Waters, however, takes off from Ball’s comment about Abu Akleh, saying, “every Palestinian shot to death by the IDF is appalling.” In every modern, western system of law, killing in self-defense or defense of another is considered justified. But for Waters, Israelis alone lack the right to self-defense. And later on in the interview, Waters claims Israelis “are trying to force the Palestinians into another intifada. … they’re murdering so many Palestinians every day now, the time will come when there will be another armed uprising.” So he engages in victim-blaming, claiming that Palestinian violence against Israelis is the fault of Israelis, even while describing Israeli defense against that violence as “murder.”

Waters on Antisemitism

When Ball asks Waters, “where is the gap between being very critical of Israel and being antisemitic?” Waters responds, “nowhere near the IHRA definition.” He then goes on to attribute the definition to someone called “George Steven, George somebody or other, who wrote it,” who has since come out against it. Waters appears to be thinking of Ken Stern, a critic of the IHRA definition who has attempted to take much of the credit for it. But as the actual drafters have written, “this is simply not true.” (Fifty-one out of the 53 members of the Conference of Presidents of Major Jewish organizations, including CAMERA, have endorsed the International Holocaust Remembrance Alliance definition of antisemitism, as have 38 countries, the U.S. Education Department, and a majority of U.S. states.)  

Ball then asks what it is about the IHRA definition Waters objects to, and Waters replies, “well, that it says that criticism of Israel is antisemitic, it’s simple.” This is just another of Waters’s flights from reality; in fact, the definition says the exact opposite: “criticism of Israel similar to that leveled against any other country cannot be regarded as antisemitic.”

Ball does attempt to push back here, distinguishing between criticism of Israel and criticizing “the right of Israel to exist.” Waters’s contempt for Israel comes through in his voice as he says, “the right of Israel to exist as an apartheid state, complaining about that, saying Israel does not have a right to exist as an apartheid state any more than South Africa did, or anywhere else would, is not antisemitic.” Waters claims, “it’s not disapproving of the people who live there, or the Jewish faith … it’s disapproving of the fact that they are a supremacist settler colonialist project that operates a system of apartheid.” But, again as CAMERA has detailed at great length, calling Israel a supremacist and/or an apartheid state is itself an antisemitic libel. Israel is a multi-ethnic democracy in which all citizens have equal rights.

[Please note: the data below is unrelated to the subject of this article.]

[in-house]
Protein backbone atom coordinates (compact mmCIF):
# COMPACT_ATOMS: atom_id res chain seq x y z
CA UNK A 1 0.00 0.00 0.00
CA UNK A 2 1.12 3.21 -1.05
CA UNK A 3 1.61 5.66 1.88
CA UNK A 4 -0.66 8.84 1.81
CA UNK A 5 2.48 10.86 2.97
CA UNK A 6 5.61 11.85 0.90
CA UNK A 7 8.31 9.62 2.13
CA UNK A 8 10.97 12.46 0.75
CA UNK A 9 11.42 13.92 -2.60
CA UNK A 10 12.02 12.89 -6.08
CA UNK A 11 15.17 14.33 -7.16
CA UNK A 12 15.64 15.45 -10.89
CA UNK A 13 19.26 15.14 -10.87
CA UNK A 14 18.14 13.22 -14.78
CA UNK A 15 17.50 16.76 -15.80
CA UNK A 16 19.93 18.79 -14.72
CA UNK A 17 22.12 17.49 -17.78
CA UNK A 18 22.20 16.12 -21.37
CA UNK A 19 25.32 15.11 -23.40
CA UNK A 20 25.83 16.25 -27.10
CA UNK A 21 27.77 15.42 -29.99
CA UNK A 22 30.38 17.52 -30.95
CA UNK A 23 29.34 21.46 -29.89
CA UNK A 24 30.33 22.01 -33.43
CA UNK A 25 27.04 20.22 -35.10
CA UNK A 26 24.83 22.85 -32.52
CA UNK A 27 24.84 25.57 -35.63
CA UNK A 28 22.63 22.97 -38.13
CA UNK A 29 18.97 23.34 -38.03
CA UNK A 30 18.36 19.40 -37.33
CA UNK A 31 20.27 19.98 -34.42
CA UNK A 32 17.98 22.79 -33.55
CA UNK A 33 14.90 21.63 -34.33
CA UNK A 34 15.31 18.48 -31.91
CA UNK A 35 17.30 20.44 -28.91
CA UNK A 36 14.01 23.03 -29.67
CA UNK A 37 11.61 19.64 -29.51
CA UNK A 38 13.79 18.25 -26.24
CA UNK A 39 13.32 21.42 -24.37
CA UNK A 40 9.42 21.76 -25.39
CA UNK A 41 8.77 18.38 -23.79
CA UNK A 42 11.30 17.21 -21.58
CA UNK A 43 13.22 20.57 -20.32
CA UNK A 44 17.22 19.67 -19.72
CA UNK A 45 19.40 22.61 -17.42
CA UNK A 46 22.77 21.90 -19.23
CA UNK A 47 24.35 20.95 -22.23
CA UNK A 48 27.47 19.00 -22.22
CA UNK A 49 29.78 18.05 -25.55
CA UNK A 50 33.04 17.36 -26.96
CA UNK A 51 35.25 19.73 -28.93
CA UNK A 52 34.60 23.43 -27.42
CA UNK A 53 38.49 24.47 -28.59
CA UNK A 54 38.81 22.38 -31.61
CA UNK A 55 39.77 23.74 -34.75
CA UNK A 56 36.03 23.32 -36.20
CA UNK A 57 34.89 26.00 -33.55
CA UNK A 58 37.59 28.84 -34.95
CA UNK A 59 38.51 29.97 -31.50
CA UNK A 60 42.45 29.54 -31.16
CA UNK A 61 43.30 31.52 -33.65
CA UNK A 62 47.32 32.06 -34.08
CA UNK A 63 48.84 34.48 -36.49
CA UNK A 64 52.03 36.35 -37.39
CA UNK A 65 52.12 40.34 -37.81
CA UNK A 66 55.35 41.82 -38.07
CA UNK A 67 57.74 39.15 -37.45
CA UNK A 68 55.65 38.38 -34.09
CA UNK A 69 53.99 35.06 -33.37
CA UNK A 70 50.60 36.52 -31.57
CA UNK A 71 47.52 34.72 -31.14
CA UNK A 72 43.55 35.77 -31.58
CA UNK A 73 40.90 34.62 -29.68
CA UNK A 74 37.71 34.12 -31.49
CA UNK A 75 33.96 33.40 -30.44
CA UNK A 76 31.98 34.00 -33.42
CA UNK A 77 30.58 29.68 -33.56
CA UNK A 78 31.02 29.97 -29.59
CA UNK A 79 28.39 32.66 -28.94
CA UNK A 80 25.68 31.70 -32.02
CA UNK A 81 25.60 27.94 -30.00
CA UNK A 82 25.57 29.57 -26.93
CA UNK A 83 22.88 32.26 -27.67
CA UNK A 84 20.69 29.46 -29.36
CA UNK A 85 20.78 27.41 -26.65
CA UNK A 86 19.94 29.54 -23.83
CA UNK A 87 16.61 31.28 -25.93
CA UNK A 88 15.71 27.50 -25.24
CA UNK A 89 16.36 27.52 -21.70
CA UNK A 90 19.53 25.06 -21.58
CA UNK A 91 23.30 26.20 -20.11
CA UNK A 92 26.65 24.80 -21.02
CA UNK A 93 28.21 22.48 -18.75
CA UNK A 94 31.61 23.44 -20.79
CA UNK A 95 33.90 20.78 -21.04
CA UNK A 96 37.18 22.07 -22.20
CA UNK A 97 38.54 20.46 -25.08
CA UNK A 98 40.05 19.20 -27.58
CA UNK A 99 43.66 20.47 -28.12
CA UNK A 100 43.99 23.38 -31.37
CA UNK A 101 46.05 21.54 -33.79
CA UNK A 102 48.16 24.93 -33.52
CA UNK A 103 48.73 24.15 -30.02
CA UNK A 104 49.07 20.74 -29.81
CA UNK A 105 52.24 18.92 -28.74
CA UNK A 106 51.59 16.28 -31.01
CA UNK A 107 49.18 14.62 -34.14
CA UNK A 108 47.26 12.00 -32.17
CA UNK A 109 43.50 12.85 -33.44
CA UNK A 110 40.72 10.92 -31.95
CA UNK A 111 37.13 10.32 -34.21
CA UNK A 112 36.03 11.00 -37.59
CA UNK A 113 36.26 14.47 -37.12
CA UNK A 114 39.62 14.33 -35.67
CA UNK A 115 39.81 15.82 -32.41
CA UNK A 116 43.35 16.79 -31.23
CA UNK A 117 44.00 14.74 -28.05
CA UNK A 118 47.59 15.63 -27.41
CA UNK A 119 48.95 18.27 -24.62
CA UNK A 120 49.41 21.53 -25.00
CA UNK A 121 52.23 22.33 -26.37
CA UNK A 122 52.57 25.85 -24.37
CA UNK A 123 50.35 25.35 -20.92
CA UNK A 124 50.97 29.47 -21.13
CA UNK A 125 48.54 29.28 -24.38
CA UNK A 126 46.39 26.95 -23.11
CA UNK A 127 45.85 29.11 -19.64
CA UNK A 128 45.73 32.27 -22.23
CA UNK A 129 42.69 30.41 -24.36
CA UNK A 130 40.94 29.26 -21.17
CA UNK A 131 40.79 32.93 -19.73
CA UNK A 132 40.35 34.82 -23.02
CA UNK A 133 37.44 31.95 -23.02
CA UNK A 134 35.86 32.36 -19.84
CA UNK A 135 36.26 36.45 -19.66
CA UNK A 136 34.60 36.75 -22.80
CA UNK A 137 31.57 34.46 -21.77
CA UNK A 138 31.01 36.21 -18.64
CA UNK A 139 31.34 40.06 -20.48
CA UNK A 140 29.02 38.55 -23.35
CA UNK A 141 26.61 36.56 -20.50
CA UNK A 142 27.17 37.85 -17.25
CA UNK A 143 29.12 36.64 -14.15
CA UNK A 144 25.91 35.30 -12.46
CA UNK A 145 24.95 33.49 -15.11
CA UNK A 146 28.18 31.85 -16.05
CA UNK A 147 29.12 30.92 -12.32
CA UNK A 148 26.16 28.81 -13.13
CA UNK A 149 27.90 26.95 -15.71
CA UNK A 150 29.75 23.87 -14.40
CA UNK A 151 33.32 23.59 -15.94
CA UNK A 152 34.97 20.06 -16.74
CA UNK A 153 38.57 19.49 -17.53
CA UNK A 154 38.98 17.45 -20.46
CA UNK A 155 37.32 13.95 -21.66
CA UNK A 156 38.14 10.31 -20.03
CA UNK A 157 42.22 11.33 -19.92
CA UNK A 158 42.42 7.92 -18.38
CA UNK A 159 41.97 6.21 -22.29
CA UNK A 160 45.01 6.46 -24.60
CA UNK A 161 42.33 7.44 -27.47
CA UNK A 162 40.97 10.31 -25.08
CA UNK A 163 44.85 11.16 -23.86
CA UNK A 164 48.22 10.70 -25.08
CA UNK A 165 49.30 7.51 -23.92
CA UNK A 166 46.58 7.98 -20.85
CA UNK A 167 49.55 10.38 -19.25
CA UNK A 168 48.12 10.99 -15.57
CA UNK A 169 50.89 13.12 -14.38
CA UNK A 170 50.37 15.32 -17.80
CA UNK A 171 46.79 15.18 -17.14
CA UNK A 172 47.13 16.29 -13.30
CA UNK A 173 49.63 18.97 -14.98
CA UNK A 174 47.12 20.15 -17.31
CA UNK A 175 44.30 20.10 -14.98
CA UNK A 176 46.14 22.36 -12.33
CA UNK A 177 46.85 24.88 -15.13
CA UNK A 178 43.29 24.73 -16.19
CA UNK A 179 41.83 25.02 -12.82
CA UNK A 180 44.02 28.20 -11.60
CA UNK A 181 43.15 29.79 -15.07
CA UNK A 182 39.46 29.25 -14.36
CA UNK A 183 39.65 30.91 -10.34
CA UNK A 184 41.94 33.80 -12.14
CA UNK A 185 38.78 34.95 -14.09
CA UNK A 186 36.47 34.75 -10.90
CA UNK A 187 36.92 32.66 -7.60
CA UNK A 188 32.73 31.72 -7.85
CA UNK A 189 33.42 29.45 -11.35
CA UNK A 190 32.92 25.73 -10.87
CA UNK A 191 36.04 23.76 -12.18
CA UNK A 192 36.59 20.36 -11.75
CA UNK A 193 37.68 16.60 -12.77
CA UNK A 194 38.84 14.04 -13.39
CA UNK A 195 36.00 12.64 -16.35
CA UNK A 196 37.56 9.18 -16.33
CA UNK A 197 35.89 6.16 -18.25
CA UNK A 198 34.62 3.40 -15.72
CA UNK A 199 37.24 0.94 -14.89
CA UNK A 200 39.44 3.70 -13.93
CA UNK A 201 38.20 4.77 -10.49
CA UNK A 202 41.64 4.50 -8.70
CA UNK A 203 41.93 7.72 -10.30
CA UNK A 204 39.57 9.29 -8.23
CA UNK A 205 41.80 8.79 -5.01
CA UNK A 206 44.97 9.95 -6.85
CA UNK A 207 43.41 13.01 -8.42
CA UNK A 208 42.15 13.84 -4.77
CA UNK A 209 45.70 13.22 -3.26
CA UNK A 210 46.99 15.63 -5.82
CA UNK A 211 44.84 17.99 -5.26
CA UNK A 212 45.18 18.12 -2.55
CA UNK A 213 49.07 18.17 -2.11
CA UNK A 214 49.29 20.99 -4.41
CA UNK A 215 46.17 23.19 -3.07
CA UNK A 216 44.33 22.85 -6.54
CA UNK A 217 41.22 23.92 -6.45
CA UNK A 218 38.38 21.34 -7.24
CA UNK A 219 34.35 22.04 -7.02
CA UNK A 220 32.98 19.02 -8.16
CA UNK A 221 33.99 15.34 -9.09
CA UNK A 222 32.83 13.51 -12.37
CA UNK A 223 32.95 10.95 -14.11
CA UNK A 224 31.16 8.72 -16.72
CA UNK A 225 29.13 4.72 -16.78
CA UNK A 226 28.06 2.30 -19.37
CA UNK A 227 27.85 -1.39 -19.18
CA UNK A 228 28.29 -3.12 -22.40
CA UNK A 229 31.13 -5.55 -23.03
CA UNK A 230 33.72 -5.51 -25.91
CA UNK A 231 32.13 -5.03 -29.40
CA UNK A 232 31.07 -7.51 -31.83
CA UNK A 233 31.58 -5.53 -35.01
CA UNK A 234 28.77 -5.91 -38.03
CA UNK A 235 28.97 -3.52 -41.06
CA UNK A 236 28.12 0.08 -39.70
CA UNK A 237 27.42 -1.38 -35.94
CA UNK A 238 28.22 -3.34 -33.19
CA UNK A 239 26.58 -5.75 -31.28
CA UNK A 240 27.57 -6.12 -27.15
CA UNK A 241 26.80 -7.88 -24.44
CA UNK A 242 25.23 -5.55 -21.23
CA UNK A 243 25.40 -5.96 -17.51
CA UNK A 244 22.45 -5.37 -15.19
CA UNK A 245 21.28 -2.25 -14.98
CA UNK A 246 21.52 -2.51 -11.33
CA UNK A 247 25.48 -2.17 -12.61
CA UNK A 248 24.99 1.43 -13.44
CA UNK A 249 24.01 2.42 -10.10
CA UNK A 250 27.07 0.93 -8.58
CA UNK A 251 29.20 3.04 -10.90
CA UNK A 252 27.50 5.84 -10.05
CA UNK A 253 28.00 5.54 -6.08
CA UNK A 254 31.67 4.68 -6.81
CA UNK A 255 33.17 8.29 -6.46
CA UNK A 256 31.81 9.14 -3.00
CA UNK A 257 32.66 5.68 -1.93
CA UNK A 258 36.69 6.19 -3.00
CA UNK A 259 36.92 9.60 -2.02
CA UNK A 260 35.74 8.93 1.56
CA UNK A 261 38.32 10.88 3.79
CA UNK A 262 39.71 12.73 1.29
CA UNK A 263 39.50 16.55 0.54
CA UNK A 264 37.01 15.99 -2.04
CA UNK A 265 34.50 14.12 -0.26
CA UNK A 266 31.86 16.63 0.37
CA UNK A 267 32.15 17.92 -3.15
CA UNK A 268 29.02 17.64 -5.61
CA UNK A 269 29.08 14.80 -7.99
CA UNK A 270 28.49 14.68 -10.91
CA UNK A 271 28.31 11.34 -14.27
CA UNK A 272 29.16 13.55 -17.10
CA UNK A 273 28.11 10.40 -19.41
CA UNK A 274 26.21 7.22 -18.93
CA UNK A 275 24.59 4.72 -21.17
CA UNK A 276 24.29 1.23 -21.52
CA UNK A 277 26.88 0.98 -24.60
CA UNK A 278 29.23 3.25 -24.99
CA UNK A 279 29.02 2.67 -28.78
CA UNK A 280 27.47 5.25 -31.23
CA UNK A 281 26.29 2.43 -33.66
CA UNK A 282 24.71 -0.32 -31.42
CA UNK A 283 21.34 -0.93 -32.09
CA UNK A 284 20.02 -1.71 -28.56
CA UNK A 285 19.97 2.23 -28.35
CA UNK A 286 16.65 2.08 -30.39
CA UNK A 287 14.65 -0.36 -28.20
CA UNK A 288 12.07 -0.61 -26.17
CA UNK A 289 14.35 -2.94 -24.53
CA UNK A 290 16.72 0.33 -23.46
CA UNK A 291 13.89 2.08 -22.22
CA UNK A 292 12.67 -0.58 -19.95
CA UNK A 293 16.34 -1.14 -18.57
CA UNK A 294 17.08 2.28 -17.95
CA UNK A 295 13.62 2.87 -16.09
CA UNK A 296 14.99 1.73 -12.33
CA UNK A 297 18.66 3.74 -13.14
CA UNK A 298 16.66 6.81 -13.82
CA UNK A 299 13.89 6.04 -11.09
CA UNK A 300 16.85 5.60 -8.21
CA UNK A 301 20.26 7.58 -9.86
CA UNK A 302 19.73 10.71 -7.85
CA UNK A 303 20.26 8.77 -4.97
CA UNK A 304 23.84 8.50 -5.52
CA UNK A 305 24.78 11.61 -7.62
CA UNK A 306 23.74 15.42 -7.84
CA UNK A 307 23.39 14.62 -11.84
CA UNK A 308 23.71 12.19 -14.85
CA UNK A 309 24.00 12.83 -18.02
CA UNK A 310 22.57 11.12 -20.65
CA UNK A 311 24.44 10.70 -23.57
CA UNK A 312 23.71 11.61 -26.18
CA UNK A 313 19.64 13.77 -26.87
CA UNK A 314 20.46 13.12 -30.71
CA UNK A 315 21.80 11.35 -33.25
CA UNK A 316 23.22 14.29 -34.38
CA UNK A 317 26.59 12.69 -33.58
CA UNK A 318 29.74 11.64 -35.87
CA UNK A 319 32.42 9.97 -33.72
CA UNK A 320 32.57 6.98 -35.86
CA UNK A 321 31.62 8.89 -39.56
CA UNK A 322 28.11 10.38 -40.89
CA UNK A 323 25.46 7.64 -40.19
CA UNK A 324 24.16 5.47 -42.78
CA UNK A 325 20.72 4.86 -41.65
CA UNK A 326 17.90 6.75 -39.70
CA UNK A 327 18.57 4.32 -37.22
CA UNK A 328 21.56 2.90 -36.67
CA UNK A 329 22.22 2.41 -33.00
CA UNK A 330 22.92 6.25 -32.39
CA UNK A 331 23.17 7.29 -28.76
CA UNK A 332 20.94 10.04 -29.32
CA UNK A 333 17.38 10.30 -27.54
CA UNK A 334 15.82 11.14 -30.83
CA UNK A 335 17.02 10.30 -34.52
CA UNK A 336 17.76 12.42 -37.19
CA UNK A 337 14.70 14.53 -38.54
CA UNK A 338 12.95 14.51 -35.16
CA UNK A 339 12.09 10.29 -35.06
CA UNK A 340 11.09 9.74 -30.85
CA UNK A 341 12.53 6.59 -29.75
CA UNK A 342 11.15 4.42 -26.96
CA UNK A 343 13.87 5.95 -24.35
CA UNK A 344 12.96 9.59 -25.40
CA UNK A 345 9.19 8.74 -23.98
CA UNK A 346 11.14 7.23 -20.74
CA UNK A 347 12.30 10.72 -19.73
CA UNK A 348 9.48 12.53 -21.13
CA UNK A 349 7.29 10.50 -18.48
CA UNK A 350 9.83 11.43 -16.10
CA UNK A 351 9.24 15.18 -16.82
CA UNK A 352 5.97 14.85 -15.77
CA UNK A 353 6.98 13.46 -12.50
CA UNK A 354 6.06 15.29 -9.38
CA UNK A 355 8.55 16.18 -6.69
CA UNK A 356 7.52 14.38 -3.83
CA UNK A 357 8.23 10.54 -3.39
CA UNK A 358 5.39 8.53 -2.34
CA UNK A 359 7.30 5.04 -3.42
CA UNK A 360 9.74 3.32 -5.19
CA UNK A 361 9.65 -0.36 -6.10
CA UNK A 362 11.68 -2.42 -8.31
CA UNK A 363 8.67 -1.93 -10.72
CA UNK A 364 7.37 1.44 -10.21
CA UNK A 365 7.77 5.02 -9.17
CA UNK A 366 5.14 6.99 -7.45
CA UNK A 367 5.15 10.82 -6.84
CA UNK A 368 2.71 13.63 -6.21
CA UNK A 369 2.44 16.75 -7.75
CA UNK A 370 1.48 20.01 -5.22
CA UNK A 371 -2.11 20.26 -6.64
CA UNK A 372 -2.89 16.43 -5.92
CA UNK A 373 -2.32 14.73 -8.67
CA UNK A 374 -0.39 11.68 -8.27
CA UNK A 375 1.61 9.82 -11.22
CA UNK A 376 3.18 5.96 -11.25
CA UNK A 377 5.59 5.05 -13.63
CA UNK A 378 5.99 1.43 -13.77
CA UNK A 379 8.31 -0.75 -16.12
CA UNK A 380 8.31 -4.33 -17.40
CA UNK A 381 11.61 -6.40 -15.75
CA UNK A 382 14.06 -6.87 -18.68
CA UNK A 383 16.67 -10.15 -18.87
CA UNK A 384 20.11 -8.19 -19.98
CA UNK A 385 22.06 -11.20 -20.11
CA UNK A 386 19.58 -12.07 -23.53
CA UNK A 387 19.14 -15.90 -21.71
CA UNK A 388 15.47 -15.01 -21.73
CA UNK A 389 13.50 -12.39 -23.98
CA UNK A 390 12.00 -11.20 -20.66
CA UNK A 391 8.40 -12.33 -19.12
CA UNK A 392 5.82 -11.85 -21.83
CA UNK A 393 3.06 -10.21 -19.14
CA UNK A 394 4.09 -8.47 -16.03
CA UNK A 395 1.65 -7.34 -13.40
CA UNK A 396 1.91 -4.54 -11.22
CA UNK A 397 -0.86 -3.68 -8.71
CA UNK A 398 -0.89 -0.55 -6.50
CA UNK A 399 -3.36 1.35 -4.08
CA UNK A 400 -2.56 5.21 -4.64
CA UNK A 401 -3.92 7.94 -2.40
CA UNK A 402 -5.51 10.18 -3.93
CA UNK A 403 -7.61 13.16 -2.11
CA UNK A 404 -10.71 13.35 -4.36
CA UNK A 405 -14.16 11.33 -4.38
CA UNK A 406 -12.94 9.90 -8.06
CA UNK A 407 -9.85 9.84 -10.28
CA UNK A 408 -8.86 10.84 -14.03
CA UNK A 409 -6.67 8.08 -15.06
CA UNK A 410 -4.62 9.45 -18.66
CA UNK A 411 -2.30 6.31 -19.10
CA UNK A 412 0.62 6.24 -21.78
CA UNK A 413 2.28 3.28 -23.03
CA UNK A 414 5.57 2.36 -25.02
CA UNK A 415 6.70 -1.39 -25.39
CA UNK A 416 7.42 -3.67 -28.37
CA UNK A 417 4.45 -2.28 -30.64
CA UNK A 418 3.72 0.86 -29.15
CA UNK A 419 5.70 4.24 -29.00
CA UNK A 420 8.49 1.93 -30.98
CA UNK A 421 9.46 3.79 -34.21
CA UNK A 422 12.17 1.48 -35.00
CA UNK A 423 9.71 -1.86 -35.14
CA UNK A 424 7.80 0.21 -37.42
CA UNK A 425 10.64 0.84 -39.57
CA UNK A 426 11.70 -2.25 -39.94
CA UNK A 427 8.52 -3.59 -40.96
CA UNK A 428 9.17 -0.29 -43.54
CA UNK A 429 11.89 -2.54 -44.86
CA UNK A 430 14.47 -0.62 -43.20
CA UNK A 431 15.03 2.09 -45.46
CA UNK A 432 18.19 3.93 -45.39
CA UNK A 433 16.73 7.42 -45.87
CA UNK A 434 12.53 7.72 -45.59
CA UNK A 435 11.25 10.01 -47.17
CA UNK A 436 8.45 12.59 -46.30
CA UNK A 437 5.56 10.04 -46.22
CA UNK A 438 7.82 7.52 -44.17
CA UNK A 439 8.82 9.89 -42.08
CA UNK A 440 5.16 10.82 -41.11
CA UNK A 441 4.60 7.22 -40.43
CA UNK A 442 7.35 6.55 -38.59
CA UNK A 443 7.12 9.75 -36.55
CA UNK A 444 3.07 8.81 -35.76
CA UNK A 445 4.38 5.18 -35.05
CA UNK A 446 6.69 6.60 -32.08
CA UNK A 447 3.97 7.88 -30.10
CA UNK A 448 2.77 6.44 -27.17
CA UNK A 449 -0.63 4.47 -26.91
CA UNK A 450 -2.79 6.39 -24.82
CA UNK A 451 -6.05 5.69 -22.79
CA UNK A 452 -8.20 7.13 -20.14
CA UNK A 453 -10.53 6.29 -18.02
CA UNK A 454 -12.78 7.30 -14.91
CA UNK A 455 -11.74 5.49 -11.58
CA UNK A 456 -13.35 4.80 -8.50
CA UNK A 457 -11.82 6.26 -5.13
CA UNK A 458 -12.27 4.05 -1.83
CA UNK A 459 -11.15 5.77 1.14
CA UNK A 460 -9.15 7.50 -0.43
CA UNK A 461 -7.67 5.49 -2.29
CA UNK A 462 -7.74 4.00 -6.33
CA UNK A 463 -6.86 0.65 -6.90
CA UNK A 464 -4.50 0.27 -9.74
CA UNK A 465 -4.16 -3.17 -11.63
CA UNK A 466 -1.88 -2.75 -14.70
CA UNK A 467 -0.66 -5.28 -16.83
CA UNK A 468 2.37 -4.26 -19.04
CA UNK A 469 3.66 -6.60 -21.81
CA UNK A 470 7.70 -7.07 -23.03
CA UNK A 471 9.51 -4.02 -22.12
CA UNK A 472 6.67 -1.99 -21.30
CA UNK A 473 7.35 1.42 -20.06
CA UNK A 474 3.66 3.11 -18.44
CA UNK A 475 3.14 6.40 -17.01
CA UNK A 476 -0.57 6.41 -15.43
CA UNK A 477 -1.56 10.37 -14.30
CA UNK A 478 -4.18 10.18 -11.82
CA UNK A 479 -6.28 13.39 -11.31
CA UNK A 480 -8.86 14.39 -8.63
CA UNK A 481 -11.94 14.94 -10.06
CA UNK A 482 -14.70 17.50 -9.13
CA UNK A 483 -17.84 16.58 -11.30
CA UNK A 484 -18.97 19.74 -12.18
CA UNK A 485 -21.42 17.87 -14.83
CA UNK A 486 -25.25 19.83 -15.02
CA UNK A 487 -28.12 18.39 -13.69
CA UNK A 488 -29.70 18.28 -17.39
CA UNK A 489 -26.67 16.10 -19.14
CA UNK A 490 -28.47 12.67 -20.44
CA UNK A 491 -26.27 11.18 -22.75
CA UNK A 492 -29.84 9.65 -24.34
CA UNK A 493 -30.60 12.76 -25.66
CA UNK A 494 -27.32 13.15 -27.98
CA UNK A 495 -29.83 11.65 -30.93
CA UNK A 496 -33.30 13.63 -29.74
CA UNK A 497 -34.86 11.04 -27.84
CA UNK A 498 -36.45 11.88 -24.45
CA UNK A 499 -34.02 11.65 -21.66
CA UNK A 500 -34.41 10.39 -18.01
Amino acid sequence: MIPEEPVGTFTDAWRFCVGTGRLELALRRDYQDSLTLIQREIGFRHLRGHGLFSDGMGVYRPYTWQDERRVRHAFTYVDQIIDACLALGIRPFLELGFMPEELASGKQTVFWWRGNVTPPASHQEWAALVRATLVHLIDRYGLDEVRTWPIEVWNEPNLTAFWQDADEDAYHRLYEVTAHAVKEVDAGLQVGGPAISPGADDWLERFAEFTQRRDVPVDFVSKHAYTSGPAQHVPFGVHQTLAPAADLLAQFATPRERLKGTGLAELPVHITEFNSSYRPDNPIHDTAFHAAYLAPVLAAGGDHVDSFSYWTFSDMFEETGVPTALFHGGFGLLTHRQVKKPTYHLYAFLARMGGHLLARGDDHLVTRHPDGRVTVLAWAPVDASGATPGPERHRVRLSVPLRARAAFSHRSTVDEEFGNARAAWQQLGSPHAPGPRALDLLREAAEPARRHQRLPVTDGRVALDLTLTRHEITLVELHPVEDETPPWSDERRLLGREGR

When Ball attempts to push back on the term “settler,” Waters sounds as if he is frothing at the mouth: “There are seven hundred thousand settlers!” He seems to be referring to Jews who have bought land and built homes in the disputed territory of Judea and Samaria, frequently called the West Bank. Waters is quite angry at Jews for daring to live in a place where some people think they shouldn’t. But there’s no legitimate legal or moral reason that Jews shouldn’t live in the West Bank.

At one point, Waters tries to rely on the ADL to claim that he is not antisemitic. But the ADL has written of him, “his activism has increasingly been characterized as playing into antisemitic tropes, including those about Jewish or “Zionist” power; comparing Israel to Nazi Germany; and disparaging anyone who conveys even tangential support for Israel’s existence.” It then goes on to provide examples of “inflammatory and/or antisemitic statements from Waters.” And when Ball brings this up, Waters replies that he doesn’t “waste his time reading the ADL.”

The Gish Gallup Continues

Jews have lived there “no longer than Arab people have,” Waters claims, and “those people are not from there, they are not the descendants of indigenous people who’ve ever lived there, they’re all from Northern Europe or America, or somewhere else, so that people of the Jewish faith from other places who’ve come to Israel and then gone over the border into a country that is not Israel, contravening the Geneva Conventions and the UN Charter and settled the land, in absolute contravention of the Fourth Geneva Convention and all international law, they are settlers and occupiers of the land. It is not theirs, they have no right to it historically, whatever is written in the Old Testament or the New Testament.” Again, try to count the number of false statements (for hints, click the added links).

Model of the Second Temple, which was destroyed in the year 70 C.E.

Waters, like many people, is completely ignorant of the history of the region so it must be reiterated here: the Arabs conquered and occupied the Levant in the seventh century, roughly two thousand years after the Jewish tribes established their first kingdom there. Jews have been living on that land continuously for 3,500 years.